The FCA is now receiving applications for firms to be authorised as AIFMs. The much vaunted transitional provisions applied in the UK seemed to permit applications to be possible up to the implementation deadline of 22 July next year but recent FCA guidance has clarified that the FCA expects firms to be in compliance (that is authorised) ahead of that date. Allowing for the six months maximum the FCA is permitted under legislation to authorise, it has communicated that firms should submit applications by 22 January 2014. This is consistent with our own advice to managers that they should prepare for Q1 2014 application and with many managers’ own intentions.

This clarification should generate even more urgency amongst managers to proceed with preparations for AIFM authorisation.

Preparing to become an AIFM
The authorisation process involves the regulator establishing the readiness of the manager to act as an AIFM. The process requires significant attestations as to the state of compliance at applicant firms. The FCA has been placing considerable emphasis on the importance of senior management attestation and the soundness of firms’ business models. It is important therefore that managers have significantly addressed the main areas of compliance with the Directive before the application is submitted. This will avoid delay and embarrassment in the event the FCA requests details of the firm’s policies and procedures. One challenge for managers is that AIFMD is not just a compliance project. Cordium has identified around 12 work-streams or themes around which the project implementation will need to be based. The owners of these work-streams may well be external to compliance and require specialist support interpreting and understanding the compliance requirements. Below we identify some of the main work-streams that need addressing.

Need for a depositary
AIFMs must appoint a single depositary for each EU AIF managed. This is expected to be an EU bank, investment firm or UCITS depositary. The depositary of a non-EU AIF may be established in the third country where the AIF is established, or any chosen Member State. An AIFM cannot be the depositary and a prime broker acting for an AIF cannot act as depositary for that AIF unless it separates its brokerage and depositary activities.

The depositary is responsible for the verification of the AIF’s ownership of assets, cash flows, payments, and the safekeeping of assets. It will be liable to the AIF (or its investors) for losses in its custody and so will need to make its own assessment and appointment of sub-custodians. This could limit the number and types of prime broker a fund uses. The depositary appointment is made by the AIFM, so managers should now be in discussion with depositaries around their capabilities and the functional and contractual arrangements these will entail.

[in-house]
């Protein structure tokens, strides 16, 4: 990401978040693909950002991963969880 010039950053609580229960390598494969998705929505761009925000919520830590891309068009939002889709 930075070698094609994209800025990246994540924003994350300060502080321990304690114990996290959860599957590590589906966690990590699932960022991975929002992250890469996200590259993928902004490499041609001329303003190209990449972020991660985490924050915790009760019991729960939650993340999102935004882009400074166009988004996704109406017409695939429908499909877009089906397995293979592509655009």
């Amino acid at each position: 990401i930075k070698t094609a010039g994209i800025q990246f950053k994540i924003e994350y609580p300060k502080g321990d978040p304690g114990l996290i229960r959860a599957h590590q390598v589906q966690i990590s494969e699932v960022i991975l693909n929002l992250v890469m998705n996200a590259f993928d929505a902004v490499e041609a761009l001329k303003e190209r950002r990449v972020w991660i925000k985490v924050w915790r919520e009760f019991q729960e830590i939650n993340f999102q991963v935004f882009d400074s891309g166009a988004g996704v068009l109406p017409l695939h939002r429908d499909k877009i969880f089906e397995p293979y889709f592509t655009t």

Whilst private placement of non-EU AIFs is permitted, EU AIFMs will need to ensure that one or more entities are appointed to monitor cash flows, the safekeeping of assets and valuation and subscription and redemptions of units and shares in lieu of a depositary. Managers should be in dialogue with their administrators, prime brokers or third parties as to who can and will perform this role. If both the manager and the fund are based outside of the EU there is no requirement for a depositary to be appointed while the national private placement rules remain.

Another important consideration is that private equity depositaries will be allowed. This is important for managers that currently hold assets for their private equity funds; nothing in AIFMD prohibits the private equity depositary being a company in the same group as the AIFM, as long as it can provide the sufficient guarantees needed to enable it to perform the depositary functions and commitments effectively.

Understanding the depositary’s requirements on the manager and the administrator regarding record-keeping, exchange of information and on-site reviews and visits, as well as establishing and building the various information flows, is likely to be one of the most challenging aspects of AIFMD implementation, requiring detailed consideration, evaluation and an AIFMD-compliant contractual footing.

AIFMD-compliant policies and procedures
Of course, implementation of a major EU directive will result in the re-papering of compliance manuals, policies and procedures. Cordium has updated its compliance infrastructure used extensively across the alternatives sector in two important respects:

  • Changes required to compliance policies and procedures;
  • New regulatory requirements impacting portfolio risk and liquiditymanagement.